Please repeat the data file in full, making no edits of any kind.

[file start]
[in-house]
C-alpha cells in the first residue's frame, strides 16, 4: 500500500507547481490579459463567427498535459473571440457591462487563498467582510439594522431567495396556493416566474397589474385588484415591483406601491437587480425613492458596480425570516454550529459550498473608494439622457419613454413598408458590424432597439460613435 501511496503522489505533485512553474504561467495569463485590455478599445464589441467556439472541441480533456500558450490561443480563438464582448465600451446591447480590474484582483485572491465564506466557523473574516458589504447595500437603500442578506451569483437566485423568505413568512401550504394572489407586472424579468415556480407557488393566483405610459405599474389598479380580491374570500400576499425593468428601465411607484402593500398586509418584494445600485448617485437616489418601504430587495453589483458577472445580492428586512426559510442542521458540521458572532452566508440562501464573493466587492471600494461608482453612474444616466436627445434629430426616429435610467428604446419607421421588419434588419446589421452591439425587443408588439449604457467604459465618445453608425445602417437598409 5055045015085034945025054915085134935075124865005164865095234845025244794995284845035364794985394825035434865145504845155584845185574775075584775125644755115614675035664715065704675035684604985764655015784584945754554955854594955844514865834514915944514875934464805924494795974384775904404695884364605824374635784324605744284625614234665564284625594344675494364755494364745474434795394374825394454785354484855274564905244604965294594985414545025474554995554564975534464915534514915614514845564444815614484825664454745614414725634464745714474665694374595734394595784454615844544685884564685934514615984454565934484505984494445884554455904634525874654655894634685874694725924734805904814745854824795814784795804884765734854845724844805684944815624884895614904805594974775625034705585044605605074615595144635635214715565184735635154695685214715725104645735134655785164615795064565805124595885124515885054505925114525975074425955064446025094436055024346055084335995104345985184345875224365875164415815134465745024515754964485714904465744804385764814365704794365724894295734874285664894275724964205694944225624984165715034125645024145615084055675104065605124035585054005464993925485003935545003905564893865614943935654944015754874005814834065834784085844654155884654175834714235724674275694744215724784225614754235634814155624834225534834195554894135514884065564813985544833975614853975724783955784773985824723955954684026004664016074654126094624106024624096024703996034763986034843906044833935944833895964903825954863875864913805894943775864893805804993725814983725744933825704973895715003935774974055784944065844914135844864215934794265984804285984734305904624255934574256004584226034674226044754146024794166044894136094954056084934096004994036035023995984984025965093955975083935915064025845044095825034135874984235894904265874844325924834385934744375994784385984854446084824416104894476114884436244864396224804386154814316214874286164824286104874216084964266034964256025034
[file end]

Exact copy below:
[in-house]
C-alpha cells in the first residue's frame, strides 16, 4: 500500500507547481490579459463567427498535459473571440457591462487563498467582510439594522431567495396556493416566474397589474385588484415591483406601491437587480425613492458596480425570516454550529459550498473608494439622457419613454413598408458590424432597439460613435 501511496503522489505533485512553474504561467495569463485590455478599445464589441467556439472541441480533456500558450490561443480563438464582448465600451446591447480590474484582483485572491465564506466557523473574516458589504447595500437603500442578506451569483437566485423568505413568512401550504394572489407586472424579468415556480407557488393566483405610459405599474389598479380580491374570500400576499425593468428601465411607484402593500398586509418584494445600485448617485437616489418601504430587495453589483458577472445580492428586512426559510442542521458540521458572532452566508440562501464573493466587492471600494461608482453612474444616466436627445434629430426616429435610467428604446419607421421588419434588419446589421452591439425587443408588439449604457467604459465618445453608425445602417437598409 5055045015085034945025054915085134935075124865005164865095234845025244794995284845035364794985394825035434865145504845155584845185574775075584775125644755115614675035664715065704675035684604985764655015784584945754554955854594955844514865834514915944514875934464805924494795974384775904404695884364605824374635784324605744284625614234665564284625594344675494364755494364745474434795394374825394454785354484855274564905244604965294594985414545025474554995554564975534464915534514915614514845564444815614484825664454745614414725634464745714474665694374595734394595784454615844544685884564685934514615984454565934484505984494445884554455904634525874654655894634685874694725924734805904814745854824795814784795804884765734854845724844805684944815624884895614904805594974775625034705585044605605074615595144635635214715565184735635154695685214715725104645735134655785164615795064565805124595885124515885054505925114525975074425955064446025094436055024346055084335995104345985184345875224365875164415815134465745024515754964485714904465744804385764814365704794365724894295734874285664894275724964205694944225624984165715034125645024145615084055675104065605124035585054005464993925485003935545003905564893865614943935654944015754874005814834065834784085844654155884654175834714235724674275694744215724784225614754235634814155624834225534834195554894135514884065564813985544833975614853975724783955784773985824723955954684026004664016074654126094624106024624096024703996034763986034843906044833935944833895964903825954863875864913805894943775864893805804993725814983725744933825704973895715003935774974055784944065844914135844864215934794265984804285984734305904624255934574256004584226034674226044754146024794166044894136094954056084934096004994036035023995984984025965093955975083935915064025845044095825034135874984235894904265874844325924834385934744375994784385984854446084824416104894476114884436244864396224804386154814316214874286164824286104874216084964266034964256025034